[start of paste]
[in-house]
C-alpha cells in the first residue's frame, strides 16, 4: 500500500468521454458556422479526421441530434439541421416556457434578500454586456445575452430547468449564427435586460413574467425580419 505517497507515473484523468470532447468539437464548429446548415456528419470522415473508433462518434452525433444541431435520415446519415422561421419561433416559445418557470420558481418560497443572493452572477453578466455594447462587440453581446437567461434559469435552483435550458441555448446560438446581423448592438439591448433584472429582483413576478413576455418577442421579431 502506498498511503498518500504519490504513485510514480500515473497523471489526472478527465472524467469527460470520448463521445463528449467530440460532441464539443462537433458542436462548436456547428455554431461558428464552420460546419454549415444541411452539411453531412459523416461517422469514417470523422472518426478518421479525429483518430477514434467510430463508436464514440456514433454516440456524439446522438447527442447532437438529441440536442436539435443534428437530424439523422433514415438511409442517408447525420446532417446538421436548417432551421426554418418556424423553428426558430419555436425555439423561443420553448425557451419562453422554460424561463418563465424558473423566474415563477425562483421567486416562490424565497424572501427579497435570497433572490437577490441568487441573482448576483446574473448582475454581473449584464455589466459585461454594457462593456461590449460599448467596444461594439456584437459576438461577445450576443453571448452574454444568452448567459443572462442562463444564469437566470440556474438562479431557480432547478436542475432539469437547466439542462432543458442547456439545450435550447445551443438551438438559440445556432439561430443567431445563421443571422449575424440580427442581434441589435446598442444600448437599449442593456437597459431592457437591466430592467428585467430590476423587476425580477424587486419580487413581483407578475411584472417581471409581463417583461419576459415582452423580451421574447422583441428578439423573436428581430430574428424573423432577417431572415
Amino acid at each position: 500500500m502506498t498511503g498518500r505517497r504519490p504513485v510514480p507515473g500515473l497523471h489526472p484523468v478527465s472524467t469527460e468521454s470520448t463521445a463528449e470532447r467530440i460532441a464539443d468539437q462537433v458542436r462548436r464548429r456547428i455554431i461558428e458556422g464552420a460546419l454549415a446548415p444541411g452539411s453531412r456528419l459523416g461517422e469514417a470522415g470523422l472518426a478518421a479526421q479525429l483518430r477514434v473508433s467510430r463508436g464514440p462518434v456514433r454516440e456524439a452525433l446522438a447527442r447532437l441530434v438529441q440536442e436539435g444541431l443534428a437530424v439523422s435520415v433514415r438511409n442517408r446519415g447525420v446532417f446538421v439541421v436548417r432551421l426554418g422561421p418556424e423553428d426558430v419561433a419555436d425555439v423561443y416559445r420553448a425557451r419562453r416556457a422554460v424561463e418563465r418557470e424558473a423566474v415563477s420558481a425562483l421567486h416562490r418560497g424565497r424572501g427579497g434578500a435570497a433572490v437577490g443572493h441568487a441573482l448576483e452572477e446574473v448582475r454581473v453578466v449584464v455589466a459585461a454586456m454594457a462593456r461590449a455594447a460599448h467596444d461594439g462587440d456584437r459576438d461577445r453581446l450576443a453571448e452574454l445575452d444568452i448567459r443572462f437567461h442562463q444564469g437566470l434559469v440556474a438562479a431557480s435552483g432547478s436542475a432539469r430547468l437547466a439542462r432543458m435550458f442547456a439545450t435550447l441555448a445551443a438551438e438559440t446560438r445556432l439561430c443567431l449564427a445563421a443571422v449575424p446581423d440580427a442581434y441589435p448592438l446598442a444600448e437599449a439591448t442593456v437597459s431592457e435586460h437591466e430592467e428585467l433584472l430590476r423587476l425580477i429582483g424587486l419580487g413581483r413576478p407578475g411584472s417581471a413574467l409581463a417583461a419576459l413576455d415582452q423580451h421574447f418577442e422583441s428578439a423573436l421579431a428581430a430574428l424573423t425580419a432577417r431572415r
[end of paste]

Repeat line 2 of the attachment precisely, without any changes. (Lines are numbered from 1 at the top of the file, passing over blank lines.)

C-alpha cells in the first residue's frame, strides 16, 4: 500500500468521454458556422479526421441530434439541421416556457434578500454586456445575452430547468449564427435586460413574467425580419 505517497507515473484523468470532447468539437464548429446548415456528419470522415473508433462518434452525433444541431435520415446519415422561421419561433416559445418557470420558481418560497443572493452572477453578466455594447462587440453581446437567461434559469435552483435550458441555448446560438446581423448592438439591448433584472429582483413576478413576455418577442421579431 502506498498511503498518500504519490504513485510514480500515473497523471489526472478527465472524467469527460470520448463521445463528449467530440460532441464539443462537433458542436462548436456547428455554431461558428464552420460546419454549415444541411452539411453531412459523416461517422469514417470523422472518426478518421479525429483518430477514434467510430463508436464514440456514433454516440456524439446522438447527442447532437438529441440536442436539435443534428437530424439523422433514415438511409442517408447525420446532417446538421436548417432551421426554418418556424423553428426558430419555436425555439423561443420553448425557451419562453422554460424561463418563465424558473423566474415563477425562483421567486416562490424565497424572501427579497435570497433572490437577490441568487441573482448576483446574473448582475454581473449584464455589466459585461454594457462593456461590449460599448467596444461594439456584437459576438461577445450576443453571448452574454444568452448567459443572462442562463444564469437566470440556474438562479431557480432547478436542475432539469437547466439542462432543458442547456439545450435550447445551443438551438438559440445556432439561430443567431445563421443571422449575424440580427442581434441589435446598442444600448437599449442593456437597459431592457437591466430592467428585467430590476423587476425580477424587486419580487413581483407578475411584472417581471409581463417583461419576459415582452423580451421574447422583441428578439423573436428581430430574428424573423432577417431572415